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Peter Morici: Beyond the confirmation circus

Police move activists as they protest on the steps of the Supreme Court after the confirmation vote of Supreme Court nominee Brett Kavanaugh, on Capitol Hill, Saturday, Oct. 6, 2018 in Washington.
Police move activists as they protest on the steps of the Supreme Court after the confirmation vote of Supreme Court nominee Brett Kavanaugh, on Capitol Hill, Saturday, Oct. 6, 2018 in Washington.
Alex Brandon, AP

If the Kavanaugh nightmare demonstrates anything, it is the need to reform how U.S. Supreme Court justices are selected. This requires coming to terms with the court’s historic role.

Most cases before the court are not about great constitutional issues but rather merely tough disagreements about the interpretations of federal statutes, and conflicts among the federal circuits and state courts on a range of civil, criminal and corporate issues. Most are beyond the comprehension of practicing attorneys because the latter are relegated to intellect-dousing, hyperspecialization in areas like real estate, finance, patents and the like.

To deal with the range of issues that comes to the court, we should select from among generalists that sit on the appellate courts and outstanding scholars with robust experience and interests. Lawyers who demonstrate an unusual appetite and capacity for variety and the energy and insight to craft durable, though not eternal, decisions.

In recent decades, presidents have shifted remarkably well in that direction. Justice Brett Kavanaugh and Justice Elena Kagan offer examples from each side.

In contrast, when President Eisenhower appointed Chief Justice Warren, the court was genuinely political. Warren was governor of California with no judicial experience, and he joined three justices who were former senators and two who served as attorney general for the presidents who appointed them.

These days, they may be textualists or otherwise but by and large, the justices are outstanding legal scholars with a passion for fairness, but what is fair?

Those ethical and moral judgments should be the province of the political branches, but since the dawn of the Republic members of Congress and presidents have been at war among themselves about states’ rights, race and civil rights. All reflecting deep divisions among Americans drawn across regional, ethnic and class lines.

Going well back into the 19th century, the Supreme Court has settled political issues Congress could not resolve and conflicts among federal circuit decisions and state laws that impose unworkable requirements on individuals and businesses.

Generally, it does so well but sometimes rather badly. Plessy v. Ferguson (1896) upheld racial segregation in schools, and Dred Scott (1857) limited federal latitude to prohibit slavery and protect the civil rights of free blacks in Northern states and territories, and ultimately that contributed to Lincoln’s election and the Civil War.

Liberals who lean so heavily on stare decisis regarding Roe (1973) and Planned Parenthood v. Casey (1992) ought to remember under that doctrine Brown v. Board of Education (1954) should never have happened and schools should still be segregated.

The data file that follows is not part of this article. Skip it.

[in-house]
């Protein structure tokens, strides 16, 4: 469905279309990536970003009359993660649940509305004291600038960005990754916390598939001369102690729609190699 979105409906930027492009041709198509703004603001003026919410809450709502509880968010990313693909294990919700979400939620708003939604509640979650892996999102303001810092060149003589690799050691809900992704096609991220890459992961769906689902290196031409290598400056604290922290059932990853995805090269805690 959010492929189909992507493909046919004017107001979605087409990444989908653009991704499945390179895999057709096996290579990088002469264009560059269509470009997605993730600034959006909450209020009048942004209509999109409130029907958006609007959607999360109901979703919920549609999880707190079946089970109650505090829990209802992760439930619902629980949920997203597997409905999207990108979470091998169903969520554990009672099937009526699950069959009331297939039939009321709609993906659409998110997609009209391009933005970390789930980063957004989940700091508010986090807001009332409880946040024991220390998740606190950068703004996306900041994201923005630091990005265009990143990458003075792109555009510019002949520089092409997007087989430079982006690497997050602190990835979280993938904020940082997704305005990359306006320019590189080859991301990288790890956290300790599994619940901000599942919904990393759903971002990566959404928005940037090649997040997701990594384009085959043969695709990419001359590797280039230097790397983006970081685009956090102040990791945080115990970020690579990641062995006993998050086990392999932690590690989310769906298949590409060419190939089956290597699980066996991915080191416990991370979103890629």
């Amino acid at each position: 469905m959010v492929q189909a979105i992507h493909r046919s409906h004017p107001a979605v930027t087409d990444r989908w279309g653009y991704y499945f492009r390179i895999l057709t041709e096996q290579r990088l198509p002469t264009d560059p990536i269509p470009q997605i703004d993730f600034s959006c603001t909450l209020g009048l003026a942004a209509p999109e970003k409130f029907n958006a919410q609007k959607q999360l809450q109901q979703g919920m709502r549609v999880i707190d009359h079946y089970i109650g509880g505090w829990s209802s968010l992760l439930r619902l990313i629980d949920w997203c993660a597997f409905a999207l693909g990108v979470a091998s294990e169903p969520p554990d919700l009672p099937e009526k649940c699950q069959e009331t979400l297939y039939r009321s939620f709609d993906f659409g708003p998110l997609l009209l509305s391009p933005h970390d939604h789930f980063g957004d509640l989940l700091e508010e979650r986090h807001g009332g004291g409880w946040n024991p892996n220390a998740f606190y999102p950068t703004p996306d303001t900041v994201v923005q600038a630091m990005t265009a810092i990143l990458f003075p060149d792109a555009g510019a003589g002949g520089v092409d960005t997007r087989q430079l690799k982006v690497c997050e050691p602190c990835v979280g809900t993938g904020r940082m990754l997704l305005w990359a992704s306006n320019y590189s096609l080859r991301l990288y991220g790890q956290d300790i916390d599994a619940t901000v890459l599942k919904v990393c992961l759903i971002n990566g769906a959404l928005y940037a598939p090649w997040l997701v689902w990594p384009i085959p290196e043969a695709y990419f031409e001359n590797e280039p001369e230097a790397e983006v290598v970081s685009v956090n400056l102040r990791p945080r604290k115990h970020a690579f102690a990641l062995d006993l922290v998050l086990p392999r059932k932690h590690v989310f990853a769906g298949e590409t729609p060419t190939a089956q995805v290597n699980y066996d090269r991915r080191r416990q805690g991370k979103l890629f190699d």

Abortion, gay marriage and the latitude of regulatory agencies to impose CO2 emission rules when Congress has failed to act are why we fight over who gets on the court — not judicial competence.

It was laughable when Sen. Mazie Hirono said that Christine Blasey Ford’s charges must be true effectively because Kavanaugh embraces conservative legal views and Sen. Kamala Harris accepted that a mere accusation of sexual misconduct was enough to disqualify because both are trained lawyers. But it was understandable given the political stakes.

These days, presidents don’t send up unqualified scholars, and Supreme Court confirmations are political campaigns — so anything goes, including character assassination.

The Democrats and especially liberals view losing elections as the papacy would church burnings. Liberal moral and political judgments are not merely different than those of conservatives. Rather, liberals are holy and conservatives’ are evil — the latter’s beliefs should be classified among the heresies of the vilest personalities.

Consequently, Democrats have declared Donald Trump invalid and all Supreme Court appointees he may send up are illegitimate and fair target for the most false and destructive attacks.

Recognizing the inherently political role of the court and that liberals no longer feel bound in their conduct by elections when they lose, the best we can do is assign each political party an equal number of appointments. The president could alternate between consulting with the Democratic and Republican members of the Senate Judiciary Committee much like the possession arrow in college basketball.

We simply can’t expect decent men and women to accept nominations or our polity to survive if the cynical tactics of Sen. Dianne Feinstein and her co-conspirators are to keep occurring. The last time passions were this high, the Civil War resulted — and don’t for a moment think this, too, can’t end in violence.